All the World's His Stage

Dani Goffstein, Senior at Yeshiva University High School for Boys, Takes First Place at Shakespeare Competition

Dani Goffstein, a senior at Yeshiva University High School for Boys/Marsha Stern Talmudical Academy (YUHSB), won the English-Speaking Union New York regional competition held on Thursday, March 3, at the Morgan Library and Museum in New York City. Dani impressed the judges with his performance of Shylock from The Merchant of Venice and his recitation of Sonnet 138.  He will go on to represent the New York City area as a semi-finalist at the English-Speaking Union National Shakespeare Competition, which will be held on May 2 at Lincoln Center in New York City.

httpv://www.youtube.com/watch?v=-2pCrkIMUc8

“It was an incredible opportunity,” said Goffsetin, a resident of Teaneck, NJ. “I worked really hard and it was great to see that all that work really paid off in the end.”

In the national competition, Dani will be competing for amazing opportunities this summer in both the United States and aboard. The first place winner will receive a full tuition scholarship to study acting in Shakespeare’s homeland, England.  The second place winner will receive a full tuition scholarship to attend the American Shakespeare Centre’s Theater Camp in Staunton, VA.  Third place winner will receive $500 from the Shakespeare Society.

The program is part of the English-Speaking Union (ESU) National Shakespeare Competition in which the students interpret Shakespeare without props, scenery or costumes. Ten school winners from the New York City area, who had already advanced through a semi-final round of competition, participated.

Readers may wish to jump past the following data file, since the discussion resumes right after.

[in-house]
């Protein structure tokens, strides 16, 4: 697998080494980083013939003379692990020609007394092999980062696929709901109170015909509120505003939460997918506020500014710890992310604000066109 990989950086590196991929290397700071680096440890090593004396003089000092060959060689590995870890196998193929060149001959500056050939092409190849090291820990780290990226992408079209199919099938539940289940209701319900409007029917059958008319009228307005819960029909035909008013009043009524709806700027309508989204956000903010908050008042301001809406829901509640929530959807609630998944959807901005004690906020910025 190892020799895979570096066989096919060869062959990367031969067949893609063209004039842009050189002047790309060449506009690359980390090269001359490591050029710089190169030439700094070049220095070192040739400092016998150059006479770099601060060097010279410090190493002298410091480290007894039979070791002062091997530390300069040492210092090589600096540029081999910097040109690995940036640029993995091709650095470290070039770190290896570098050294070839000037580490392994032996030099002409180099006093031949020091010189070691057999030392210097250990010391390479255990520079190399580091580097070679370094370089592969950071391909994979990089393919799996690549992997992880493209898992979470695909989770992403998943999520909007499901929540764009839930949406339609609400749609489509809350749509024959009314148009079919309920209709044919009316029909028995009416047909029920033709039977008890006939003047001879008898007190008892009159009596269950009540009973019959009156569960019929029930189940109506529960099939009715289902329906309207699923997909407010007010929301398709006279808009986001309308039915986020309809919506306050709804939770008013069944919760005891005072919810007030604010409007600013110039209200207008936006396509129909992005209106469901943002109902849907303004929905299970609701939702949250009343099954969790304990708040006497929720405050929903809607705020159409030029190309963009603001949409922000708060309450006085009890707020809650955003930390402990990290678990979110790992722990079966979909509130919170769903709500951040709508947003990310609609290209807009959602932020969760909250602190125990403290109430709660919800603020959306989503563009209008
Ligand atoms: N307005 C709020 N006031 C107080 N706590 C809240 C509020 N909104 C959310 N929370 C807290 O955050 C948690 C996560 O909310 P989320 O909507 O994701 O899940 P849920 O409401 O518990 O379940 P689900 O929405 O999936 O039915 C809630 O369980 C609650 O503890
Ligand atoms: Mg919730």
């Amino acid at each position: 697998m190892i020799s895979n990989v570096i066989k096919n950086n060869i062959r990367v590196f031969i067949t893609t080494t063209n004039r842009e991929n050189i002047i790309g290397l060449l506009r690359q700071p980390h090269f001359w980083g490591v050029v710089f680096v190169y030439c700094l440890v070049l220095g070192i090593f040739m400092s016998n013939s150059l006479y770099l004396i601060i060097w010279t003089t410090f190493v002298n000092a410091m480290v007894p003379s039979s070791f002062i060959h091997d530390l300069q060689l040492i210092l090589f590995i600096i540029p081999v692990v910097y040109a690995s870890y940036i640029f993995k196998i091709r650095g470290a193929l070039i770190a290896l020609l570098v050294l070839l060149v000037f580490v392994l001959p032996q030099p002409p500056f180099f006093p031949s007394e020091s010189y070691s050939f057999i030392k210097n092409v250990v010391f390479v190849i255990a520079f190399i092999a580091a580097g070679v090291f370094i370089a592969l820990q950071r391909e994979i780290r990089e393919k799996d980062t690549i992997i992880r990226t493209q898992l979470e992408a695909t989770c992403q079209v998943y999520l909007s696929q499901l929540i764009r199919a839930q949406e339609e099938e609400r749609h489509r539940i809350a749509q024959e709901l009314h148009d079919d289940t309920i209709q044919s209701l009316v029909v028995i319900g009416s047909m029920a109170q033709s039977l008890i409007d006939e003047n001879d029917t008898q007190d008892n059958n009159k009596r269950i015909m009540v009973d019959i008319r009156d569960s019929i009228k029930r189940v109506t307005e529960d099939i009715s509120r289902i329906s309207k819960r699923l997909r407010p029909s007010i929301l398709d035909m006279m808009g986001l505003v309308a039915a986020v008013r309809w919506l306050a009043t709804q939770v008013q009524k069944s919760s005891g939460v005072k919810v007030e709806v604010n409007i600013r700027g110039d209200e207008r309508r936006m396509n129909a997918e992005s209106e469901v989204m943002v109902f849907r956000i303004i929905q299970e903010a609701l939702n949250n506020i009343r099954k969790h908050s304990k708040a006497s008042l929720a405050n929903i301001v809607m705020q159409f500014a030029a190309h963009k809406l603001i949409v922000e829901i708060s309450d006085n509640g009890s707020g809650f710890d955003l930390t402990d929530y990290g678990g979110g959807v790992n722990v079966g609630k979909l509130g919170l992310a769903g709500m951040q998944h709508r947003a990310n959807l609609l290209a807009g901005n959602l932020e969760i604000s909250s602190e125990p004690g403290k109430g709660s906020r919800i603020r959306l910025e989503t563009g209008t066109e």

Dani Goffstein with representatives of the English-Speaking Union of New York Branch, Barbara O’Dwyer Lopez and Bill Williams.

Dani Goffstein with representatives of the English-Speaking Union of New York, Bill Williams and Barbara O’Dwyer Lopez.

The English-Speaking Union National Shakespeare Competition is a curriculum-based program designed to help high school students develop their speaking and critical thinking skills and their appreciation of literature as they explore the beautiful language and timeless themes in Shakespeare’s works.

“Dani’s win reflects his hard work, intense dedication and his individual interpretation of Shylock,” said Harriet Levitt, who teaches English and public speaking to senior and sophomore students at YUHSB. “As teachers, we hope to recognize the special quality of our students.  G-d willing, he will continue to represent the best in himself and us.”

Goffstein has written several plays and screenplays and aspires to be a filmmaker. He spent the past summer at NYU’s Tisch School of the Arts studying writing, and credits Shakespeare with being a tremendous influence on his work. “I honestly don’t think anyone can appreciate the beauty of words without Shakespeare,” said Goffstein. “Some of the descriptions and words Shakespeare uses are just the most beautiful thing that man can create.”

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